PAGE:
Where the GOP domination in the states has had the most impact is less on economic issues than on political ones such as voter identification, which Republicans describe as an effort to control fraud and Democrats see as an attempt to restrict access and depress voter turnout. There’s not much evidence for either proposition: voter fraud prosecutions are infrequent and turnout has increased in some states since voter ID laws went into effect. But in an era when identification is routinely required for travel and purchases, Republicans have the stronger political case. Six states in which the Republicans hold a legislative edge passed voter ID laws this year, bringing to 29 the number of states requiring identification at the polls, including 14 that require a photo.
The Republican ascendancy in the states has also spilled over onto social issues, predictably on abortion and somewhat surprisingly on prison sentencing reform. State after state is rebelling against the high cost of jailing minor offenders. Kentucky passed legislation (HB 463) to offer nonviolent drug offenders treatment instead of prison, a measure spearheaded by state Senate President David Williams, R-Burkesville, who has since become the GOP nominee for governor.
Various sentencing reforms also became law in four states — Georgia, Oklahoma, South Carolina and Texas — with Republican-run legislatures and GOP governors, as well as in Connecticut, where Democrats hold both the governorship and legislative majorities.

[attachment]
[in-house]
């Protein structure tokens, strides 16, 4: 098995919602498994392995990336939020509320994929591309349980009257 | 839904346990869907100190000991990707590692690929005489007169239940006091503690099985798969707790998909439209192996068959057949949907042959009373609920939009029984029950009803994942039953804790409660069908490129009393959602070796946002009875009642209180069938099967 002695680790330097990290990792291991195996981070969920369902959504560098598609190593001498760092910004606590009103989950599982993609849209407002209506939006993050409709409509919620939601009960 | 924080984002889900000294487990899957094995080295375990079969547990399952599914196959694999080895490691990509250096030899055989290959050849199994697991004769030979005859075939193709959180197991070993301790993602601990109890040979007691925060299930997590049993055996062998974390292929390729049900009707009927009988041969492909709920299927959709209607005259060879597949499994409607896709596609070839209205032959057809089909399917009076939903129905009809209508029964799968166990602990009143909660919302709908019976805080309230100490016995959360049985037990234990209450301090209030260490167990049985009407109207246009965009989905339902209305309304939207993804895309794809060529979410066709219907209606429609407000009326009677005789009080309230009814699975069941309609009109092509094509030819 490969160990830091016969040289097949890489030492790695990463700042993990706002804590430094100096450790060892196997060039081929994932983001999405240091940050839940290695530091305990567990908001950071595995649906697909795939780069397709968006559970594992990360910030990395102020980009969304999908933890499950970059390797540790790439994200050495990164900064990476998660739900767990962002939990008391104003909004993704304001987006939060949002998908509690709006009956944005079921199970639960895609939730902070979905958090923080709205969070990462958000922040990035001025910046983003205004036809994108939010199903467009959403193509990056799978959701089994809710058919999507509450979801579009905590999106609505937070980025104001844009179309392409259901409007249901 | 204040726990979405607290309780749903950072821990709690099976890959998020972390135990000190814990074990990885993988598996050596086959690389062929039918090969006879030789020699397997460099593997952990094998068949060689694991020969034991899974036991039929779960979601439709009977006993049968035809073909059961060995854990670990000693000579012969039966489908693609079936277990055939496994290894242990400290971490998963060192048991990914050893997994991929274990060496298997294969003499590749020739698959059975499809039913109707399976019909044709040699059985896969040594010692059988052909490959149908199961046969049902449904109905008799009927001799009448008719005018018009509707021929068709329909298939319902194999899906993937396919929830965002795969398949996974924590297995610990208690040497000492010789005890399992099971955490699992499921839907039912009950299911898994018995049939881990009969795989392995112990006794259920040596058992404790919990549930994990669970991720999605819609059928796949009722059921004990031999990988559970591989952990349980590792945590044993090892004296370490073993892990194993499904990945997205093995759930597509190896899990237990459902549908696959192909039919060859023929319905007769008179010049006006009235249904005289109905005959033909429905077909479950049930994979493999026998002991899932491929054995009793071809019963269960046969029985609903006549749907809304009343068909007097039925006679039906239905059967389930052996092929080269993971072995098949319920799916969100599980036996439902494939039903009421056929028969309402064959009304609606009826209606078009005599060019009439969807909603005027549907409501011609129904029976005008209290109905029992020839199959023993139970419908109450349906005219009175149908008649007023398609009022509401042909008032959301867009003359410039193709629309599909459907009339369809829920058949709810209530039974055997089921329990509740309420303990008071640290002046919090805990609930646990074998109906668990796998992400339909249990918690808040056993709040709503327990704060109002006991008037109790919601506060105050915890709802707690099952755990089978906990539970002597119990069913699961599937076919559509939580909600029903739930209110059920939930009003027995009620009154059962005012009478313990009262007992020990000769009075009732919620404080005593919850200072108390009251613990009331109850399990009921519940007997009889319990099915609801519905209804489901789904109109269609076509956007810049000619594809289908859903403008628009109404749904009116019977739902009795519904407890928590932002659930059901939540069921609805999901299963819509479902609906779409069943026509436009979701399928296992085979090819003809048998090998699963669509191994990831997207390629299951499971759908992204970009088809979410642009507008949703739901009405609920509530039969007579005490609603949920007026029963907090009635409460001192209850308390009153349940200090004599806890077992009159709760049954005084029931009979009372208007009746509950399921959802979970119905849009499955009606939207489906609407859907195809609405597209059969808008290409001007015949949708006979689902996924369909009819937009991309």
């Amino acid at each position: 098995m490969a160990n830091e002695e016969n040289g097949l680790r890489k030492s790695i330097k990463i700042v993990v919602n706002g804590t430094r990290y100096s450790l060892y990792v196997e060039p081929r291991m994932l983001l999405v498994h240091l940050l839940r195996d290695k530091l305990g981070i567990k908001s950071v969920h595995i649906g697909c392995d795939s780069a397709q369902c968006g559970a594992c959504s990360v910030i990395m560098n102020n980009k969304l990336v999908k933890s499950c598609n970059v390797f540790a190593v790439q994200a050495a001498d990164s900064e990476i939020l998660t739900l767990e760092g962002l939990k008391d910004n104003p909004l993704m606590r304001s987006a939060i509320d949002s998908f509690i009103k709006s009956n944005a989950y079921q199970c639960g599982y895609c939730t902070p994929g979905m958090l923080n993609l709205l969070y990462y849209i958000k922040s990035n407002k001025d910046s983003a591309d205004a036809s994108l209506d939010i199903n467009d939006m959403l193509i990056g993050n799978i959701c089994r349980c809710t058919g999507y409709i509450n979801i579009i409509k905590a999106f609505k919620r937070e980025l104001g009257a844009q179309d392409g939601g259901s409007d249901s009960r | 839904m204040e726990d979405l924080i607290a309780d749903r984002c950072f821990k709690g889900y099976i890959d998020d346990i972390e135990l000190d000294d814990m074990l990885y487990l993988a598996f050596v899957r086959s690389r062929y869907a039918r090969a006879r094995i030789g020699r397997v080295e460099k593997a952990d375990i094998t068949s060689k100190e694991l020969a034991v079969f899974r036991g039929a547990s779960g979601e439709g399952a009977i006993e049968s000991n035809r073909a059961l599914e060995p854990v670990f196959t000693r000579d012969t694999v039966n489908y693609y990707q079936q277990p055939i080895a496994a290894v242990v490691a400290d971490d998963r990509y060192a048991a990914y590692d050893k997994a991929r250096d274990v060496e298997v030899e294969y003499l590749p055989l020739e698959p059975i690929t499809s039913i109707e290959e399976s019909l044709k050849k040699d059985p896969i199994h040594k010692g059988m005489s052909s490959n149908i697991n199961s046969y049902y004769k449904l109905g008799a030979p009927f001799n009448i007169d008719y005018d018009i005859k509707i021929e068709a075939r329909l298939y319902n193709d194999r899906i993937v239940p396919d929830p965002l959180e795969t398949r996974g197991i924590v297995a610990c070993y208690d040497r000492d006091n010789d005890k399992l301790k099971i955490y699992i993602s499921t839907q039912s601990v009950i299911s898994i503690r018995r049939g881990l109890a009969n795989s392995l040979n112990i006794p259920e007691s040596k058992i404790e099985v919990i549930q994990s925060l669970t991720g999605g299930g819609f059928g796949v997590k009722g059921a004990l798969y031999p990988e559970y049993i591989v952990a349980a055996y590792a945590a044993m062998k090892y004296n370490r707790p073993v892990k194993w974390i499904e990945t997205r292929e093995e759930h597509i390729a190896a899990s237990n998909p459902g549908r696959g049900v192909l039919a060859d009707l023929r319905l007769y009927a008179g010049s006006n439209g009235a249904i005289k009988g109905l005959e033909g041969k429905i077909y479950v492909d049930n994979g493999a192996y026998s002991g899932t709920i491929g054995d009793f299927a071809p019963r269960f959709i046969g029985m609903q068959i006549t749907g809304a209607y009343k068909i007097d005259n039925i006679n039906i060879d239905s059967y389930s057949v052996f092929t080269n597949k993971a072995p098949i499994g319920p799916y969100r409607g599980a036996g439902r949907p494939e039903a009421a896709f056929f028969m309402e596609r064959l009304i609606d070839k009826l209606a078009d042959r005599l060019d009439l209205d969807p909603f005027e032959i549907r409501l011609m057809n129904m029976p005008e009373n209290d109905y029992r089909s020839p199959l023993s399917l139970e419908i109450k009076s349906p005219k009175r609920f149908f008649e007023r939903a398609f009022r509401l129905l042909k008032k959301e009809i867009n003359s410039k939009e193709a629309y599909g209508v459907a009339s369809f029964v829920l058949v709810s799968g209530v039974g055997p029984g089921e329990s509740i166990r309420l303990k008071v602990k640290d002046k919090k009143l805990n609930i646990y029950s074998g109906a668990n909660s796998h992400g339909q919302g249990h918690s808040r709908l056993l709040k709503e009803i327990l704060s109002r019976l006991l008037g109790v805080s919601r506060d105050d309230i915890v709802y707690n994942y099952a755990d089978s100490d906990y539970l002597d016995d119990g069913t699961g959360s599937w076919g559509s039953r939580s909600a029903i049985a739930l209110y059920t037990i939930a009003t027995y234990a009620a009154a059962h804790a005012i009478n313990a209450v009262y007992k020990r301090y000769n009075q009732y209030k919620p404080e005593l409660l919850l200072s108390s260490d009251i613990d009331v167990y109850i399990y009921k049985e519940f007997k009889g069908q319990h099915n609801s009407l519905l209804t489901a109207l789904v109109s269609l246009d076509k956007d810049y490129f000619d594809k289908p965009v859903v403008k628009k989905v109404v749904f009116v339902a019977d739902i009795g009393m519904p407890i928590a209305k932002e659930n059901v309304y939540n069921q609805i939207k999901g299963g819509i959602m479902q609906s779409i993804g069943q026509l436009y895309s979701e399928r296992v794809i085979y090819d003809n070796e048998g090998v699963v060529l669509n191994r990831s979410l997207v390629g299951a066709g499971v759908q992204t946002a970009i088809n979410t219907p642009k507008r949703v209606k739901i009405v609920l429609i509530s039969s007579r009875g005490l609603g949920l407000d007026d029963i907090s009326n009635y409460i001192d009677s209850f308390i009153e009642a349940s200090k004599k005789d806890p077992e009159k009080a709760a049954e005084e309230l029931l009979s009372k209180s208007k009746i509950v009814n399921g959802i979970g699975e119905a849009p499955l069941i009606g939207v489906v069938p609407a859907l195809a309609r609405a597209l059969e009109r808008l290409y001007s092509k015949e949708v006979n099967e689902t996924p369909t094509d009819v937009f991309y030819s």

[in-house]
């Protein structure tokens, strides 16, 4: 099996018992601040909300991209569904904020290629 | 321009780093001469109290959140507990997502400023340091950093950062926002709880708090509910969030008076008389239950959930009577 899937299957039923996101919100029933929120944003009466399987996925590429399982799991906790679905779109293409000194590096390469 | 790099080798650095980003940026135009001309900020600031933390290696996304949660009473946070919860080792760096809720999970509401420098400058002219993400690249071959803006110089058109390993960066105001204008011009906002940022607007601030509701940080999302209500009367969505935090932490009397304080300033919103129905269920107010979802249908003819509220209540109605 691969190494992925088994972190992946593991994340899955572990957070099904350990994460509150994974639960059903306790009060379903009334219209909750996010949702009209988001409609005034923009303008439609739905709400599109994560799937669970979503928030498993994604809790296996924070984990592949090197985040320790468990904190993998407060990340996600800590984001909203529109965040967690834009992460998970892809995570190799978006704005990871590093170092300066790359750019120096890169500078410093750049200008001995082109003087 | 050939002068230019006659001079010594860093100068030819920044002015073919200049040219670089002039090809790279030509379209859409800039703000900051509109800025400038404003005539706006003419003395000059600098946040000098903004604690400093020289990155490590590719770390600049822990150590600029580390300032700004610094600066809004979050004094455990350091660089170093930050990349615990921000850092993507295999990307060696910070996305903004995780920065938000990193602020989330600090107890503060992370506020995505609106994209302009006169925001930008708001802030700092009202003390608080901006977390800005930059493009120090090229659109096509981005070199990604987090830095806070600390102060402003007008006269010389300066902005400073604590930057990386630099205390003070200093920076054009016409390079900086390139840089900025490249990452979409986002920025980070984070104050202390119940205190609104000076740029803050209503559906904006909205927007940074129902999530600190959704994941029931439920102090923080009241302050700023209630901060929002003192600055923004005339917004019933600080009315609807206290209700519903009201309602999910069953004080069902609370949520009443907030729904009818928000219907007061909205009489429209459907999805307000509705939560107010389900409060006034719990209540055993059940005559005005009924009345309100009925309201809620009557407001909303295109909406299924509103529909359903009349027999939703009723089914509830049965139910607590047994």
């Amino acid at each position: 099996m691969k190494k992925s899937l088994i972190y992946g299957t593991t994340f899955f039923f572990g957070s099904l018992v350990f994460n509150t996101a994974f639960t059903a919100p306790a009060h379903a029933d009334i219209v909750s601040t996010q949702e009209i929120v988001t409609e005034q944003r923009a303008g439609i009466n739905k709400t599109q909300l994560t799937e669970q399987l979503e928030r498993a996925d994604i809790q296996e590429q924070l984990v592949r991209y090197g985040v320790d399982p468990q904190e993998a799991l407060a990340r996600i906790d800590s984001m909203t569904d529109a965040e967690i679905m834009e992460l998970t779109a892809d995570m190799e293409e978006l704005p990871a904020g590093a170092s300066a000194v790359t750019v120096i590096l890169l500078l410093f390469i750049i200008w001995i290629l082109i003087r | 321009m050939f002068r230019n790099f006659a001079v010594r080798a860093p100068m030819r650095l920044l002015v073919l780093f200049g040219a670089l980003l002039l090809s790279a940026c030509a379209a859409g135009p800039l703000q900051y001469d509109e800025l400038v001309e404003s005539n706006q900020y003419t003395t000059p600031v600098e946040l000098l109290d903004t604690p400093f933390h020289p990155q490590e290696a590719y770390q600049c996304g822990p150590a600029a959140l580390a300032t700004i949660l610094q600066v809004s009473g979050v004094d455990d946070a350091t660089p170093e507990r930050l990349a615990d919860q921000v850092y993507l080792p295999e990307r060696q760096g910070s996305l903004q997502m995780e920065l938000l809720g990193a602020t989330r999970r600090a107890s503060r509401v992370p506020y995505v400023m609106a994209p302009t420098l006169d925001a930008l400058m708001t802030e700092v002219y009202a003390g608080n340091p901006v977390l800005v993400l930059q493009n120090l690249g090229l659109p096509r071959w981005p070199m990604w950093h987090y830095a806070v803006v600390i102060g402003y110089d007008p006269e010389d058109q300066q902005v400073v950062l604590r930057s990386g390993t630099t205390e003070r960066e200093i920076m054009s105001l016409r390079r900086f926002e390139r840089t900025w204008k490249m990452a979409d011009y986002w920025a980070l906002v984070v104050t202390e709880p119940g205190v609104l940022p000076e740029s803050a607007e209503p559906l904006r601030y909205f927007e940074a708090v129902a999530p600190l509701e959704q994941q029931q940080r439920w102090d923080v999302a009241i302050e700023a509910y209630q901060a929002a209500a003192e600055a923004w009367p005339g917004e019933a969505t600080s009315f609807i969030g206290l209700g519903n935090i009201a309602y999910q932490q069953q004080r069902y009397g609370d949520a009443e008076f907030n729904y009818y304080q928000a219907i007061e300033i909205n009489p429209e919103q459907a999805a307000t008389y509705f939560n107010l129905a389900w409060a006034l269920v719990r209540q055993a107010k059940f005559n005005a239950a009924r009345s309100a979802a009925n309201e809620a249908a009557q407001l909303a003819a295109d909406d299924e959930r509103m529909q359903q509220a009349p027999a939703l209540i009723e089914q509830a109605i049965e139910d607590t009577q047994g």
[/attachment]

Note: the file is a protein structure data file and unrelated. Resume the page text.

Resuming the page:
Opponents of abortion advanced their goals in several states where Republicans are in control. Indiana, Kansas and North Carolina cut off funding to Planned Parenthood and other social clinics that provide abortion. Texas required a doctor to perform a sonogram before an abortion (HB 15), while Alabama, Idaho, Indiana, Kansas and Oklahoma banned abortions after the 20th week of pregnancy. Abortion rights advocates have fought back in the courts. A federal judge ordered Kansas to restore federal funds to Planned Parenthood and another judge put the Indiana law on hold. Still another federal judge blocked a portion of the Texas law that required doctors to describe what they found on the sonograms to women who are having abortions.
Democrats have had no such luck in legal challenges to collective bargaining restrictions. The Wisconsin Supreme Court upheld the bargaining ban on a 4-3 vote. Ohio passed an even stricter ban on collective bargaining (SB 5) that includes police officers and firefighters, which the Wisconsin law does not. Indiana also extended an existing ban to teachers (SB 575). Several other states tinkered with collective bargaining laws, generally at the expense of employees.
Whether the right turn in state legislatures foreshadows Republican victories in the 2012 presidential and congressional elections remains to be seen. But with the economy mired in slow growth and high unemployment, and the White House struggling to gain traction, Democrats have as much reason as Republicans did during the Depression to worry about their political prospects.
— Summerland resident Lou Cannon is a longtime national political writer and acclaimed presidential biographer. His most recent book — co-authored with his son, Carl — is Reagan’s Disciple: George W. Bush’s Troubled Quest for a Presidential Legacy. Cannon also is an editorial adviser to State Net Capitol Journal, which published this column originally.